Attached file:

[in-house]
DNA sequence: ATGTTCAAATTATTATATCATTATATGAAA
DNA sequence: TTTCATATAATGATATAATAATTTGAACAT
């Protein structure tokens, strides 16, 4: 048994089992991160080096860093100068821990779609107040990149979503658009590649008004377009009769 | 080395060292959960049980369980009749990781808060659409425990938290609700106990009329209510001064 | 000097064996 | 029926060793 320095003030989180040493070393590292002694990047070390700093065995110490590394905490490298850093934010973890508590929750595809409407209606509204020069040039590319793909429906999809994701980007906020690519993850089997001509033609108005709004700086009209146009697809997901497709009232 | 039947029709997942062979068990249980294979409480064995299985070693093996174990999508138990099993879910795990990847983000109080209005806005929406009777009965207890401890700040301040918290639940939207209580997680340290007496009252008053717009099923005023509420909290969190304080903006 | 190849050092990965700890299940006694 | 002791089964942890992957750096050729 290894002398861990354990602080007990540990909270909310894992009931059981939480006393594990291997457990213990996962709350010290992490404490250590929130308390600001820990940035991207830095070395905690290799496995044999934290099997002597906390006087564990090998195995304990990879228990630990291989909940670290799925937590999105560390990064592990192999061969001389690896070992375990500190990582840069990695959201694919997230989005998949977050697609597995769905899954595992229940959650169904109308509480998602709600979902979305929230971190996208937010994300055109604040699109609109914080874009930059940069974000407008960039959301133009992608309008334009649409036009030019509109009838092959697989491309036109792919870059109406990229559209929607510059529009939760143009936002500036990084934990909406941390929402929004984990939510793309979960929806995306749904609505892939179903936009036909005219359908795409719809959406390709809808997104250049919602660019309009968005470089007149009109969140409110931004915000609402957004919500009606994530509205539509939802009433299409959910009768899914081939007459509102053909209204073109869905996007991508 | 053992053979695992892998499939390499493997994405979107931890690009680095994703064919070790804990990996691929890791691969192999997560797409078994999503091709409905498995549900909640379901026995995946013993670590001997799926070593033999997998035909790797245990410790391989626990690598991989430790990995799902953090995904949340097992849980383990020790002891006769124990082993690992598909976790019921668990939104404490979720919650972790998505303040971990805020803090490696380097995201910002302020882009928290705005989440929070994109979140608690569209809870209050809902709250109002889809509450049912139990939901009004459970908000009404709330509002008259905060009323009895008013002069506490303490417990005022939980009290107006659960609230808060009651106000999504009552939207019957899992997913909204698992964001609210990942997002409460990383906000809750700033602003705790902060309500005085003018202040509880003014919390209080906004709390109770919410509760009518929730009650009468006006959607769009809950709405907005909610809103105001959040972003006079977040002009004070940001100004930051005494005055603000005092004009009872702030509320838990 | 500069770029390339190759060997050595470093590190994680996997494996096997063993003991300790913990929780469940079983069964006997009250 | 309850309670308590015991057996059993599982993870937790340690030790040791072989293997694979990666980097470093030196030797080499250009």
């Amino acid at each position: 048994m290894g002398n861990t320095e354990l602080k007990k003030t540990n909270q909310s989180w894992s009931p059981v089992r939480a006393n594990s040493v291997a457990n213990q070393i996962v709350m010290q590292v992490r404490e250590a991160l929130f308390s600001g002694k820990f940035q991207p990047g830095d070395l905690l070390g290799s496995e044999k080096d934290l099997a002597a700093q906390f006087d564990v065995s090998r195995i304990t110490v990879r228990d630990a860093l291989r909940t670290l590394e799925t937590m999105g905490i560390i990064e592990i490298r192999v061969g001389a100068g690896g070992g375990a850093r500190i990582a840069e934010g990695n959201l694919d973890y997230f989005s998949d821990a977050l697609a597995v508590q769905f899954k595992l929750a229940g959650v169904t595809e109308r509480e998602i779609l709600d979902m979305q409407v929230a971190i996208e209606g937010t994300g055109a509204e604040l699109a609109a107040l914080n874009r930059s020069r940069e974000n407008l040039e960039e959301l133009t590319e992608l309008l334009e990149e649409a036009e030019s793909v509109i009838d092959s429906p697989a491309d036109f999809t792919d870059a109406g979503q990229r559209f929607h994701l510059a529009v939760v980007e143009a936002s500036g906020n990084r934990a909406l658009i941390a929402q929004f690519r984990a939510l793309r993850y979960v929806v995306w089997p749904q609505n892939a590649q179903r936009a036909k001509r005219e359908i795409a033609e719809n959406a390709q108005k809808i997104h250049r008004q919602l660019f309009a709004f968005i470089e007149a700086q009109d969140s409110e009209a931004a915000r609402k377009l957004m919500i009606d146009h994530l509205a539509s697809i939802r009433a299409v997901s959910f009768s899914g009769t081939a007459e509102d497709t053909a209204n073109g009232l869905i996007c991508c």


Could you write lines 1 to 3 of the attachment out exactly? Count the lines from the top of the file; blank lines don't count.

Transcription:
[in-house]
DNA sequence: ATGTTCAAATTATTATATCATTATATGAAA
DNA sequence: TTTCATATAATGATATAATAATTTGAACAT